“Jesus says worldly riches are deceitful”.
Jesus says: “It is easier for a camel to go through the eye of a needle than for a rich man to enter the kingdom of God.” (Matthew 19:24).
This means it is impossible for a rich man to go to heaven by the same token that it is impossible for a camel to enter the eye of a needle.
Christians, who are lovers of money, ignore this statement at their peril. They fool themselves by saying what is impossible with man is possible with God. But God will never contradict Himself. He will never make it possible for a rich man to enter heaven.
Despising the rich
God did not send Jesus to the rich. He sent Him to the poor. When He inaugurated His ministry, Jesus read from Isaiah, saying: “The Spirit of the Lord is upon Me, because He has anointed Me to preach the gospel to the poor.” (Luke 4:18).
This is without ambiguity. The gospel of the kingdom of God is specifically for the poor and not for the rich.
James leaves no one in doubt about this. He says: “Listen, my beloved brethren: Has God not chosen the poor of this world to be rich in faith and heirs of the kingdom which He promised to those who love Him?” (James 2:5).
It is the poor that God has chosen and not the rich. Accordingly, Mary says: “(God) has put down the mighty from their thrones and exalted the lowly. He has filled the hungry with good things, and the rich He has sent away empty.” (Luke 1:52-53).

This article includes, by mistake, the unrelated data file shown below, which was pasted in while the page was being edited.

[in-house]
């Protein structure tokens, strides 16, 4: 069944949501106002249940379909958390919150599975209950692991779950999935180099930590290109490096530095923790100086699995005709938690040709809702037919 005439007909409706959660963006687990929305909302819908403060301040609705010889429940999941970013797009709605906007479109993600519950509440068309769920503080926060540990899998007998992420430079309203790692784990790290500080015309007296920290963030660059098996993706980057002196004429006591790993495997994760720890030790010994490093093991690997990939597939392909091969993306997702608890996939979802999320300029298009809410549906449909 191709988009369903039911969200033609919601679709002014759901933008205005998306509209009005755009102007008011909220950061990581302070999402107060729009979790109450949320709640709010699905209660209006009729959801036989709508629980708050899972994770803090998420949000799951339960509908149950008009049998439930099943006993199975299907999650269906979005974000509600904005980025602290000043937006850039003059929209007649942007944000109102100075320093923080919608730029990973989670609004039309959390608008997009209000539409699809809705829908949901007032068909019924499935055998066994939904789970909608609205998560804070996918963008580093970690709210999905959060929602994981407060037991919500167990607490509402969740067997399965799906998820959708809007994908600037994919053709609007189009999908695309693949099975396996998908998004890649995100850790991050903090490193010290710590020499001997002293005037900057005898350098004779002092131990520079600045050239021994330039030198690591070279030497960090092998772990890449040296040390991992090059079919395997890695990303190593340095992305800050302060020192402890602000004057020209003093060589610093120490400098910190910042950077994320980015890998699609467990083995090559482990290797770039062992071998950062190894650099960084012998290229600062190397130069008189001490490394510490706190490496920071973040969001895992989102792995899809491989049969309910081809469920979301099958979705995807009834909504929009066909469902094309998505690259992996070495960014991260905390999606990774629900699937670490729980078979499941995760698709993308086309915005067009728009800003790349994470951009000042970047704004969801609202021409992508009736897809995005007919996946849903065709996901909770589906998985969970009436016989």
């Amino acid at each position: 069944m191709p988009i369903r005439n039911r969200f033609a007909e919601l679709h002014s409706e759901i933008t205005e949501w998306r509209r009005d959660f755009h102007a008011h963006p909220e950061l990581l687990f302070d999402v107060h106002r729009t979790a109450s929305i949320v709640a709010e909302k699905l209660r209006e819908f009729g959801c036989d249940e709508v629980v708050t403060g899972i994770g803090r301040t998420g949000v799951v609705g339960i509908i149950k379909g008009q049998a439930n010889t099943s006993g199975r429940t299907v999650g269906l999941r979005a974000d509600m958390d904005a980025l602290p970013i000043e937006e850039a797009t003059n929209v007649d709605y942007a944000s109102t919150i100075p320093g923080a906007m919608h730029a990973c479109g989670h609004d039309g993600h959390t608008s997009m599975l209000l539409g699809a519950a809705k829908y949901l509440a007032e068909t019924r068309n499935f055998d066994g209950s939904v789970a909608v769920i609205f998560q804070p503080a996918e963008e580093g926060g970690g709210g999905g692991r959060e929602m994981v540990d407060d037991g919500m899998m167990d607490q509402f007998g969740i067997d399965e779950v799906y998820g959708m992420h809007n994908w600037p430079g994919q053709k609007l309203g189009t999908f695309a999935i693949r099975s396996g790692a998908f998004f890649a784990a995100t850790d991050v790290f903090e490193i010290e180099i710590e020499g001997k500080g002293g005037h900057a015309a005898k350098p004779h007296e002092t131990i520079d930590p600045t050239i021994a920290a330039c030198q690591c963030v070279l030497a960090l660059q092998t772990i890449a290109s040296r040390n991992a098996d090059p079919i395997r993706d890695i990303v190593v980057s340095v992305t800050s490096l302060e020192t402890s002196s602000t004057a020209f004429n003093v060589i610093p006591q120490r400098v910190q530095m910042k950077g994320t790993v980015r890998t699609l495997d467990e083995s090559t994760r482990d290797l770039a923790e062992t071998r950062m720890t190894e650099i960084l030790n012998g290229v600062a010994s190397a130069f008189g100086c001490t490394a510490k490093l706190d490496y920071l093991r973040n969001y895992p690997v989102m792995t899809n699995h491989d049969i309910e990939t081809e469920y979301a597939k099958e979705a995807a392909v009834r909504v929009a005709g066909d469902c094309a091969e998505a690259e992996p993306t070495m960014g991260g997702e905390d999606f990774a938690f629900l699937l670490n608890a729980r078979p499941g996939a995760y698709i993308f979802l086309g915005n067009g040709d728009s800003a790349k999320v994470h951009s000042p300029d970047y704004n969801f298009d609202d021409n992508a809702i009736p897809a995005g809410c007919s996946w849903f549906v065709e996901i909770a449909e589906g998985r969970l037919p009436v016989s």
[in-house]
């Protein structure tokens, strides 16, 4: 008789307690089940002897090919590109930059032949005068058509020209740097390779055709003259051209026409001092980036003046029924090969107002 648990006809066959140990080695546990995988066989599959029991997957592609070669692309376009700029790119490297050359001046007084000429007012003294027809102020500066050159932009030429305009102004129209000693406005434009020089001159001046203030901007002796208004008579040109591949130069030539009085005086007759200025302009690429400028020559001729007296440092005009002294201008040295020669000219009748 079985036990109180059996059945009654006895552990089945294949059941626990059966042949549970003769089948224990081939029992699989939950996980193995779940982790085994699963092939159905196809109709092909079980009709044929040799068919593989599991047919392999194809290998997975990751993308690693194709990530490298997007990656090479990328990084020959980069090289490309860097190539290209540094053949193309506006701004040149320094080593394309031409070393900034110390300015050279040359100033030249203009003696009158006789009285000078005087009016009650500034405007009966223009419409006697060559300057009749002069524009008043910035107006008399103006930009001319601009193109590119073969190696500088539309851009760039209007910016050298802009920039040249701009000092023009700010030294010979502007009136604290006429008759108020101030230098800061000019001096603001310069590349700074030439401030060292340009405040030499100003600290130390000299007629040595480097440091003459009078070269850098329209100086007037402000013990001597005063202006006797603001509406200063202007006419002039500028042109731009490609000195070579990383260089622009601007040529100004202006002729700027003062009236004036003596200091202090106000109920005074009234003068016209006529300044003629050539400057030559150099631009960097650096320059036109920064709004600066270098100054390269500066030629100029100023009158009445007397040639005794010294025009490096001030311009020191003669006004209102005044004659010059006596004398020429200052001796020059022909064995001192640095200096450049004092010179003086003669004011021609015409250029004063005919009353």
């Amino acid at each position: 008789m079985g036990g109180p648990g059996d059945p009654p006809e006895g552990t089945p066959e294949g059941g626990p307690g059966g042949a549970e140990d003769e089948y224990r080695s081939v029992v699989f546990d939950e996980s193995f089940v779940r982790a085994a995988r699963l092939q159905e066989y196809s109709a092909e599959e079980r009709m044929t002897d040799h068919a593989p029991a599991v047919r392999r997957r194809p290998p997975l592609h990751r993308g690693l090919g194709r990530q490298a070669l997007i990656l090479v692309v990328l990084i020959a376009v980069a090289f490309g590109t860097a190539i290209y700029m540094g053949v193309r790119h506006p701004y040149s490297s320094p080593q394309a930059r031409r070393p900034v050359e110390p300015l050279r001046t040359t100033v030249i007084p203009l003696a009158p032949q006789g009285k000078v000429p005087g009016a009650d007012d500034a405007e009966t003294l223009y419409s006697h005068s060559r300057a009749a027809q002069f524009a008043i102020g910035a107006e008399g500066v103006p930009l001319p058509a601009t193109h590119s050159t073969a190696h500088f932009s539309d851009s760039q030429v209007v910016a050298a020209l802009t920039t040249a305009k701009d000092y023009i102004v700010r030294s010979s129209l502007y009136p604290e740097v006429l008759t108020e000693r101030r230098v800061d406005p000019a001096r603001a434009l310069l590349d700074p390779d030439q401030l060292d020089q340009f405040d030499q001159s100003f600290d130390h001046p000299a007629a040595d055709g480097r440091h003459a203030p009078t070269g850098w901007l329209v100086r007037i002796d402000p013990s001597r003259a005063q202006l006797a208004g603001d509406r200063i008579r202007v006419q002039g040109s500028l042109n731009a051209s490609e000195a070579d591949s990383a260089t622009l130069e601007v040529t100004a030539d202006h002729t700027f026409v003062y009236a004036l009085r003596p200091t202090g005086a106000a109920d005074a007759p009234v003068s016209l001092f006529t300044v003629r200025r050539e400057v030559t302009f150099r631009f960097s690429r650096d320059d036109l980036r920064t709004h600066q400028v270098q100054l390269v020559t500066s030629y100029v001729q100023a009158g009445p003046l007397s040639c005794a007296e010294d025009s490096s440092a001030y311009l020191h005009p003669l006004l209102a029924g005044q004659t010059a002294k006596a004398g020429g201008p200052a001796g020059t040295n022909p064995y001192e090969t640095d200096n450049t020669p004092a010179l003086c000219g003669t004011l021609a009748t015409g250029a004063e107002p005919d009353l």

Jesus addresses this dichotomy between the poor and the rich in the kingdom of God. He says: “Blessed are you poor, for yours is the kingdom of God. Blessed are you who hunger now, for you shall be filled. Blessed are you who weep now, for you shall laugh.” (Luke 6:20-21).
“But woe to you who are rich, for you have received your consolation. Woe to you who are full, for you shall hunger. Woe to you who laugh now, for you shall mourn and weep.” (Luke 6:24-25).
James even presents a lamentation for the rich because God has rejected them:
“Come now, you rich, weep and howl for your miseries that are coming upon you! Your riches are corrupted, and your garments are moth-eaten. Your gold and silver are corroded, and their corrosion will be a witness against you and will eat your flesh like fire. You have heaped up treasure in the last days. Indeed the wages of the laborers who mowed your fields, which you kept back by fraud, cry out; and the cries of the reapers have reached the ears of the Lord of Sabaoth. You have lived on the earth in pleasure and luxury; you have fattened your hearts as in a day of slaughter.” (James 5:1-5).
Amos echoes this: “Woe to you who are at ease in Zion. (Amos 6:1).
The problem with the Christian church today is that Jesus’ words are often ignored. Jesus warns: “Whoever is ashamed of Me and My words in this adulterous and sinful generation, of him the Son of Man also will be ashamed when He comes in the glory of His Father with the holy angels.” (Mark 8:38).
Jesus tells the story of poor Lazarus and the rich man. When Lazarus, the beggar, dies, he is received by angels and carried aloft to Abraham’s bosom. But when the rich man dies, he goes to Hades, a place of torment.